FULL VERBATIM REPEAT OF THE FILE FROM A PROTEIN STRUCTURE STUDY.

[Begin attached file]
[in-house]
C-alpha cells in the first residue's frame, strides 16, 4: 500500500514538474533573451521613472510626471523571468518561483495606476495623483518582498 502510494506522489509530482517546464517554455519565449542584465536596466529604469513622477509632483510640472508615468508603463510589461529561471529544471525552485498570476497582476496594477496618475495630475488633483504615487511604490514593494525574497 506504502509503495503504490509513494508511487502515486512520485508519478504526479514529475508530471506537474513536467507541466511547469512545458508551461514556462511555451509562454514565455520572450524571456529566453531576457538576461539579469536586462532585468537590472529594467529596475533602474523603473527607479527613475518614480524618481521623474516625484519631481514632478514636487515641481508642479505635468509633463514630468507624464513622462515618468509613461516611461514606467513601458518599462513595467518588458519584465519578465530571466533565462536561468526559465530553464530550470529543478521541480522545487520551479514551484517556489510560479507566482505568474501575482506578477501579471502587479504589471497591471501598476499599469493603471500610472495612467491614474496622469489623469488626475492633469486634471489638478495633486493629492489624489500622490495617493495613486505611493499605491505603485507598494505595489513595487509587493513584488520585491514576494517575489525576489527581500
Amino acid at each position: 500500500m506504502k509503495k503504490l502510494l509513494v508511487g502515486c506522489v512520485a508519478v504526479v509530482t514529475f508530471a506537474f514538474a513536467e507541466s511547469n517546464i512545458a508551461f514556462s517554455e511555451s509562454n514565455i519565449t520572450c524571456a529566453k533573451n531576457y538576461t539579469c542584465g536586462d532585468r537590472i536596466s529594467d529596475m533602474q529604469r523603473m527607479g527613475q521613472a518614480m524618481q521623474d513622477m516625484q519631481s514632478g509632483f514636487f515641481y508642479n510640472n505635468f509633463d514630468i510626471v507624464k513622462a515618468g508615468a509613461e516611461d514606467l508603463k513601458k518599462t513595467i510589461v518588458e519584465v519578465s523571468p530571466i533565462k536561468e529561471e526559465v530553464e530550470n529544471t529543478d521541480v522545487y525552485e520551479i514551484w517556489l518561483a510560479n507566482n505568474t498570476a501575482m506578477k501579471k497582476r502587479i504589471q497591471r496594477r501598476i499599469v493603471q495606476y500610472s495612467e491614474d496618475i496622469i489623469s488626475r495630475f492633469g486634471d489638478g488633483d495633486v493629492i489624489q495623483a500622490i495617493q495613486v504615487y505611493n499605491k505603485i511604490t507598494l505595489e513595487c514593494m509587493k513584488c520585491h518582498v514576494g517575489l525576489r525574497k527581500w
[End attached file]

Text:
[in-house]
C-alpha cells in the first residue's frame, strides 16, 4: 500500500514538474533573451521613472510626471523571468518561483495606476495623483518582498 502510494506522489509530482517546464517554455519565449542584465536596466529604469513622477509632483510640472508615468508603463510589461529561471529544471525552485498570476497582476496594477496618475495630475488633483504615487511604490514593494525574497 506504502509503495503504490509513494508511487502515486512520485508519478504526479514529475508530471506537474513536467507541466511547469512545458508551461514556462511555451509562454514565455520572450524571456529566453531576457538576461539579469536586462532585468537590472529594467529596475533602474523603473527607479527613475518614480524618481521623474516625484519631481514632478514636487515641481508642479505635468509633463514630468507624464513622462515618468509613461516611461514606467513601458518599462513595467518588458519584465519578465530571466533565462536561468526559465530553464530550470529543478521541480522545487520551479514551484517556489510560479507566482505568474501575482506578477501579471502587479504589471497591471501598476499599469493603471500610472495612467491614474496622469489623469488626475492633469486634471489638478495633486493629492489624489500622490495617493495613486505611493499605491505603485507598494505595489513595487509587493513584488520585491514576494517575489525576489527581500
Amino acid at each position: 500500500m506504502k509503495k503504490l502510494l509513494v508511487g502515486c506522489v512520485a508519478v504526479v509530482t514529475f508530471a506537474f514538474a513536467e507541466s511547469n517546464i512545458a508551461f514556462s517554455e511555451s509562454n514565455i519565449t520572450c524571456a529566453k533573451n531576457y538576461t539579469c542584465g536586462d532585468r537590472i536596466s529594467d529596475m533602474q529604469r523603473m527607479g527613475q521613472a518614480m524618481q521623474d513622477m516625484q519631481s514632478g509632483f514636487f515641481y508642479n510640472n505635468f509633463d514630468i510626471v507624464k513622462a515618468g508615468a509613461e516611461d514606467l508603463k513601458k518599462t513595467i510589461v518588458e519584465v519578465s523571468p530571466i533565462k536561468e529561471e526559465v530553464e530550470n529544471t529543478d521541480v522545487y525552485e520551479i514551484w517556489l518561483a510560479n507566482n505568474t498570476a501575482m506578477k501579471k497582476r502587479i504589471q497591471r496594477r501598476i499599469v493603471q495606476y500610472s495612467e491614474d496618475i496622469i489623469s488626475r495630475f492633469g486634471d489638478g488633483d495633486v493629492i489624489q495623483a500622490i495617493q495613486v504615487y505611493n499605491k505603485i511604490t507598494l505595489e513595487c514593494m509587493k513584488c520585491h518582498v514576494g517575489l525576489r525574497k527581500w